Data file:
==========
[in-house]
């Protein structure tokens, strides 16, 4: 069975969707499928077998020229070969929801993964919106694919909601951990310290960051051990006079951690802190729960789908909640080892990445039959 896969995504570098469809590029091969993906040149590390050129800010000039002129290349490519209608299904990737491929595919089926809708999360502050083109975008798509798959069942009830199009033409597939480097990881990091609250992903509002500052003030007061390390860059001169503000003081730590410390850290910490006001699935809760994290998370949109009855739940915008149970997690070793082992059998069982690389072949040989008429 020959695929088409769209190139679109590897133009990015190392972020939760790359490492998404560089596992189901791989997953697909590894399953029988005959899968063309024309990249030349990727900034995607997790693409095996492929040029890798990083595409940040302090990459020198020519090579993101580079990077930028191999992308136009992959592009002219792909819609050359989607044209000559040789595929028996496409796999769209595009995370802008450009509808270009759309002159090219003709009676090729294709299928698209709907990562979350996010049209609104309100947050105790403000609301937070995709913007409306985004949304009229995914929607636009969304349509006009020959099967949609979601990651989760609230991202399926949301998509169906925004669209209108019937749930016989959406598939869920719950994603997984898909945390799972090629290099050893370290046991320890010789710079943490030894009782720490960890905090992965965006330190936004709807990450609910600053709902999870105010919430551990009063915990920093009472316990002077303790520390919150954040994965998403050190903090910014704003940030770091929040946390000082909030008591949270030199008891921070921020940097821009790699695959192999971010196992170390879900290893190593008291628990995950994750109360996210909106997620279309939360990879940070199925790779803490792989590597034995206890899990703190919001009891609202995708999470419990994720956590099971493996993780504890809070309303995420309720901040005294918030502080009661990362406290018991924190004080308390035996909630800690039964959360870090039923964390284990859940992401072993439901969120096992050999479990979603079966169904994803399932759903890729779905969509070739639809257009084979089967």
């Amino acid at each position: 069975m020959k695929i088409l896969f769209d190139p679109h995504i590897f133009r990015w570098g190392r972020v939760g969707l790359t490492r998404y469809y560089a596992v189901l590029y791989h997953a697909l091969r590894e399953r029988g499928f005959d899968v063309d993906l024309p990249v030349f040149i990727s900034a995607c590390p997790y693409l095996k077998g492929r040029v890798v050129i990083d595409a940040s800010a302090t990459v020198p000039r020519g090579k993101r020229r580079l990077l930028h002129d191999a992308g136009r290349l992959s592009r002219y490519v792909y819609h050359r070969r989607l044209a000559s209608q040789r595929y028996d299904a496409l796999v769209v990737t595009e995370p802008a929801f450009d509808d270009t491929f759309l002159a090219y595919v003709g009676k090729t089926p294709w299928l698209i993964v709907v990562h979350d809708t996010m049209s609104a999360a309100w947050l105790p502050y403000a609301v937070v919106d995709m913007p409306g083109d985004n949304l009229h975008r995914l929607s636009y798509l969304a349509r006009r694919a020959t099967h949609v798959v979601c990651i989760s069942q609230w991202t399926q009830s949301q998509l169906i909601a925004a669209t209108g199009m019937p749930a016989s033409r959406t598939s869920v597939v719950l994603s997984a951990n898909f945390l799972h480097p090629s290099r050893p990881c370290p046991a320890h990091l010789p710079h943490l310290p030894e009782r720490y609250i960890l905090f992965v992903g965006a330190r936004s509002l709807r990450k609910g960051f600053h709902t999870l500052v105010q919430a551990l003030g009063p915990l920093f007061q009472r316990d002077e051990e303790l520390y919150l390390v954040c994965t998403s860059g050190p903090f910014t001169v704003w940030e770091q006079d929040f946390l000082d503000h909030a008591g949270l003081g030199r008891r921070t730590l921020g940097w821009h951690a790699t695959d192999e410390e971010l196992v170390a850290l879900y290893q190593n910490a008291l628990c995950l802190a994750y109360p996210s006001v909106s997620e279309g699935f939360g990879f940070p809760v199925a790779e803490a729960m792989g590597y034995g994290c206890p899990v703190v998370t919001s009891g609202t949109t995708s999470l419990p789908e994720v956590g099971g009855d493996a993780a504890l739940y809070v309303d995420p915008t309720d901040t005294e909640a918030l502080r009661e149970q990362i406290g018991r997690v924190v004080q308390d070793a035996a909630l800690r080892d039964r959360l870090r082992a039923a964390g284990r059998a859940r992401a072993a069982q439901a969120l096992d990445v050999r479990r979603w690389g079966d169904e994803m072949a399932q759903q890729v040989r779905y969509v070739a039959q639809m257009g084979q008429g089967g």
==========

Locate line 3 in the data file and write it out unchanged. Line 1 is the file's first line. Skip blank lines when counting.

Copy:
């Amino acid at each position: 069975m020959k695929i088409l896969f769209d190139p679109h995504i590897f133009r990015w570098g190392r972020v939760g969707l790359t490492r998404y469809y560089a596992v189901l590029y791989h997953a697909l091969r590894e399953r029988g499928f005959d899968v063309d993906l024309p990249v030349f040149i990727s900034a995607c590390p997790y693409l095996k077998g492929r040029v890798v050129i990083d595409a940040s800010a302090t990459v020198p000039r020519g090579k993101r020229r580079l990077l930028h002129d191999a992308g136009r290349l992959s592009r002219y490519v792909y819609h050359r070969r989607l044209a000559s209608q040789r595929y028996d299904a496409l796999v769209v990737t595009e995370p802008a929801f450009d509808d270009t491929f759309l002159a090219y595919v003709g009676k090729t089926p294709w299928l698209i993964v709907v990562h979350d809708t996010m049209s609104a999360a309100w947050l105790p502050y403000a609301v937070v919106d995709m913007p409306g083109d985004n949304l009229h975008r995914l929607s636009y798509l969304a349509r006009r694919a020959t099967h949609v798959v979601c990651i989760s069942q609230w991202t399926q009830s949301q998509l169906i909601a925004a669209t209108g199009m019937p749930a016989s033409r959406t598939s869920v597939v719950l994603s997984a951990n898909f945390l799972h480097p090629s290099r050893p990881c370290p046991a320890h990091l010789p710079h943490l310290p030894e009782r720490y609250i960890l905090f992965v992903g965006a330190r936004s509002l709807r990450k609910g960051f600053h709902t999870l500052v105010q919430a551990l003030g009063p915990l920093f007061q009472r316990d002077e051990e303790l520390y919150l390390v954040c994965t998403s860059g050190p903090f910014t001169v704003w940030e770091q006079d929040f946390l000082d503000h909030a008591g949270l003081g030199r008891r921070t730590l921020g940097w821009h951690a790699t695959d192999e410390e971010l196992v170390a850290l879900y290893q190593n910490a008291l628990c995950l802190a994750y109360p996210s006001v909106s997620e279309g699935f939360g990879f940070p809760v199925a790779e803490a729960m792989g590597y034995g994290c206890p899990v703190v998370t919001s009891g609202t949109t995708s999470l419990p789908e994720v956590g099971g009855d493996a993780a504890l739940y809070v309303d995420p915008t309720d901040t005294e909640a918030l502080r009661e149970q990362i406290g018991r997690v924190v004080q308390d070793a035996a909630l800690r080892d039964r959360l870090r082992a039923a964390g284990r059998a859940r992401a072993a069982q439901a969120l096992d990445v050999r479990r979603w690389g079966d169904e994803m072949a399932q759903q890729v040989r779905y969509v070739a039959q639809m257009g084979q008429g089967g």